In the 17th century, a wall is built around the deer park of a great house. Wychwood is a world in itself, its ornamental lakes and majestic avenues planned by Mr Norris, a master of the new art of landscaping. A world where, after decades of civil war, everyone has something to hide or something to fear, where dissidents hide in the forest and Londoners fleeing the plague are at the gate.
Three centuries later, one hot weekend, there is a house party at Wychwood. Over the course of the weekend another wall goes up, dividing Berlin. Erotic entanglements blur with distant rumours of historic changes and a little girl, Nell, observes all.
As Nell grows up and as the Berlin Wall falls, the world splits again. There are TV cameras in the dining room, golf-buggies in the park and a Great Storm brewing. A fatwa alerts Westerners to a new ideological faultline. A refugee from the new conflict, the one which is still tearing us apart, seeks safety in Wychwood.
From the author of The Pike, winner of the Samuel Johnson Prize, the Duff Cooper Prize, the Costa Biography Award, comes a feast of a book. Peculiar Ground is a breathtakingly ambitious, beautifully written novel about young love and the pathos of aging, about game keepers and aristos, agitators and witches, about fantasies of magic and the reality of the land, and about frontiers and fortresses and secret gardens.
Peculiar Ground is a wonderfully descriptive and enchanting story.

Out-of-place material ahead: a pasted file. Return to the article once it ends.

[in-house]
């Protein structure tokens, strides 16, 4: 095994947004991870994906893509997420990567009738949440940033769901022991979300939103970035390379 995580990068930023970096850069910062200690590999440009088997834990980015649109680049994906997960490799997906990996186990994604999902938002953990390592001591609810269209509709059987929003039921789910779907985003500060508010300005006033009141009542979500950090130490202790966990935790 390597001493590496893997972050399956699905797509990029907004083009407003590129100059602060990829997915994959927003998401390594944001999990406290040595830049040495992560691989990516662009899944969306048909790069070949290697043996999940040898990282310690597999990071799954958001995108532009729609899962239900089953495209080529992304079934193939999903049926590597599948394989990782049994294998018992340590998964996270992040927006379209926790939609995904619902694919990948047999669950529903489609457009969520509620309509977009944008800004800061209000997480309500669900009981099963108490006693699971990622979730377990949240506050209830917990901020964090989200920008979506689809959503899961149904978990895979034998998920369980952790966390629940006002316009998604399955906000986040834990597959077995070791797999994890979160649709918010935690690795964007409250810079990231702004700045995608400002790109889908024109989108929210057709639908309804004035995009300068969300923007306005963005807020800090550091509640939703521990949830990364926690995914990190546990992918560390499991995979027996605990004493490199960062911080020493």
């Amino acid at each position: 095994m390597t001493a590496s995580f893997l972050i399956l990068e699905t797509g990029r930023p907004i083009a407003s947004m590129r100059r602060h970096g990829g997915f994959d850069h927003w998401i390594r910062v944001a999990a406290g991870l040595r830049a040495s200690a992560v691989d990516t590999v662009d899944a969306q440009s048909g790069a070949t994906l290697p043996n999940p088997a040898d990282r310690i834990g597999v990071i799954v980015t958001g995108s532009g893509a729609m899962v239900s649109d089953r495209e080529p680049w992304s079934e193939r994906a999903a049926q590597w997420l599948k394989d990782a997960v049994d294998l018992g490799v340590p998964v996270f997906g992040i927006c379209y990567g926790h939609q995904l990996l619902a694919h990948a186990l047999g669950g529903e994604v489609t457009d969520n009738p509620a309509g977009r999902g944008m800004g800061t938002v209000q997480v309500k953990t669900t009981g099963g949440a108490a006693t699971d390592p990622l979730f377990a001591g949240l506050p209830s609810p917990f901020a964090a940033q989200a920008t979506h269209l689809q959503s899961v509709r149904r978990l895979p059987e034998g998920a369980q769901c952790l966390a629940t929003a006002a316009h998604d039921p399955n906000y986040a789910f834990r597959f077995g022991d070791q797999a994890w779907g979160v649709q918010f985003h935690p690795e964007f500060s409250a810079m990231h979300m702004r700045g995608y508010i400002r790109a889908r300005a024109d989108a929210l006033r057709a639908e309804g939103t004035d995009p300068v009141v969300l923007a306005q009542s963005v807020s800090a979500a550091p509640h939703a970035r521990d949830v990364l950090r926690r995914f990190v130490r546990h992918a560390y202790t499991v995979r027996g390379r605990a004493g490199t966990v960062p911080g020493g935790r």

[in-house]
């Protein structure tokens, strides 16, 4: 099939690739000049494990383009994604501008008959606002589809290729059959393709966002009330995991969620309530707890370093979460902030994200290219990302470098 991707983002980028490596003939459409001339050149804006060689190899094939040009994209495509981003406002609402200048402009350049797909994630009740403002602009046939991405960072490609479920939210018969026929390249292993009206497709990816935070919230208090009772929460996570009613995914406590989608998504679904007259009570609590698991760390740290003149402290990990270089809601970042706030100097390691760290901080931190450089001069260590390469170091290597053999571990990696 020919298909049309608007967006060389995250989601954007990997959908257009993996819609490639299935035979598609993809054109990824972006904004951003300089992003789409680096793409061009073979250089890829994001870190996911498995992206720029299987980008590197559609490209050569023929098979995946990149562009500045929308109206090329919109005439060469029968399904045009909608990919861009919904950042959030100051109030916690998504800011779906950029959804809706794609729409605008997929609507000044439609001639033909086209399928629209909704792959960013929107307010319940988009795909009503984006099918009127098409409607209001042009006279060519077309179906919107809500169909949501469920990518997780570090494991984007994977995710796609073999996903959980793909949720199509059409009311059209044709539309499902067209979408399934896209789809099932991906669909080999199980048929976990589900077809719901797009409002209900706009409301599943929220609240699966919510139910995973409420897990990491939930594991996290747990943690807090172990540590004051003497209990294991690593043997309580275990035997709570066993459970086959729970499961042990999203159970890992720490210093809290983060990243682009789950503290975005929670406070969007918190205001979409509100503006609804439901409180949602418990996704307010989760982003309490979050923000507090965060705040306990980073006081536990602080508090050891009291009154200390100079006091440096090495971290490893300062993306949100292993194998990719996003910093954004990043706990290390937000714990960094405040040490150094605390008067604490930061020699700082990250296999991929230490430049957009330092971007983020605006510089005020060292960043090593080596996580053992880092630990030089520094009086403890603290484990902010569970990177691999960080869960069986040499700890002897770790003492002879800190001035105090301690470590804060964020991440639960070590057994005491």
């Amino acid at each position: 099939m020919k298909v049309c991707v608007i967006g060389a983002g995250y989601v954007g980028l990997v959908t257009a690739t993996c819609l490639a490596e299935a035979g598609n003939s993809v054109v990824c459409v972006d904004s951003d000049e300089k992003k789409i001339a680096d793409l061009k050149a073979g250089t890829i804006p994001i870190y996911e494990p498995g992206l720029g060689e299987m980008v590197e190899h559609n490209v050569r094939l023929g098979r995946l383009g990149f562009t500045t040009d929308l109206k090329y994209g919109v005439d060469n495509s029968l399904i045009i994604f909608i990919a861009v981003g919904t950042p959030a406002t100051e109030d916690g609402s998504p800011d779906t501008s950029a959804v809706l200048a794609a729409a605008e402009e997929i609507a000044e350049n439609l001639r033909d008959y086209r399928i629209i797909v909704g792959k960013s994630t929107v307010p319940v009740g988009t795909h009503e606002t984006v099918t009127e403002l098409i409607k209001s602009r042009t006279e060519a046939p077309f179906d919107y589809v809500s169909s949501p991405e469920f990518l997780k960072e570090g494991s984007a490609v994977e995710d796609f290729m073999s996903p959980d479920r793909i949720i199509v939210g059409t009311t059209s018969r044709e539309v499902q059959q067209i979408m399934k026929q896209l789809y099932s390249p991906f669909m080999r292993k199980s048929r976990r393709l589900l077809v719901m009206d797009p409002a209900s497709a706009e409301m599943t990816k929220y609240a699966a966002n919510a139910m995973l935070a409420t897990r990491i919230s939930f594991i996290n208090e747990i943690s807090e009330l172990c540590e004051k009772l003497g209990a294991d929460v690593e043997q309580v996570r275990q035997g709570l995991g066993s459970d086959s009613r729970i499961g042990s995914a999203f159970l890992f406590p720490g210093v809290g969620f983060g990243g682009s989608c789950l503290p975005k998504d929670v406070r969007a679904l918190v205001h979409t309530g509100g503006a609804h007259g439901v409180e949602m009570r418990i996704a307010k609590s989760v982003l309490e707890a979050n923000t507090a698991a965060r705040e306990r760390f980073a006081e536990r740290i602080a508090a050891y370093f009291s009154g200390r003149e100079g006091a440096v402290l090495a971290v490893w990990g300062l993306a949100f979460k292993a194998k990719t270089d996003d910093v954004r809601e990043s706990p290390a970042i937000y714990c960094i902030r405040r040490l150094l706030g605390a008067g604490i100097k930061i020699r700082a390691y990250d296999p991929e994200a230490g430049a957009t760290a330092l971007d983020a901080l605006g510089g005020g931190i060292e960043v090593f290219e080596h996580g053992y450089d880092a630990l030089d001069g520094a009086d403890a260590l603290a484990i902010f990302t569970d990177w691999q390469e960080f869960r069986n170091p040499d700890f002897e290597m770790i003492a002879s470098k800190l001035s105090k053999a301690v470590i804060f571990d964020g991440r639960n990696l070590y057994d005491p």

I loved the way it was written and felt it flowed well. I also loved the map at the beginning, and within minutes of reading this, I was there within the beautiful place of Wychwood and didn’t want to leave. I found I became emotionally involved very early on too.
I particularly enjoyed the chapters in the 17th century. It felt magical and mystical, with the mention of fairies and witchcraft. It also reminded me of my medieval themed wedding in 2001. I wish the Bible was written like this, as it would make my current challenge to read the whole book a lot easier and more enjoyable.
While I loved the chapters set in 1663 to 1665, I didn’t find myself falling in love with the chapters set in the 1960s, 70s and 80s. There were parts of that era I enjoyed, but I didn’t connect with the characters as well, and found myself wanting to go back in time to 1663.
If this story had remained in the 17th century, I would have given this book 5 stars. However, the more modern chapters were more of a 3 star read for me, so I’ve gone with any overall rating of 4 stars.
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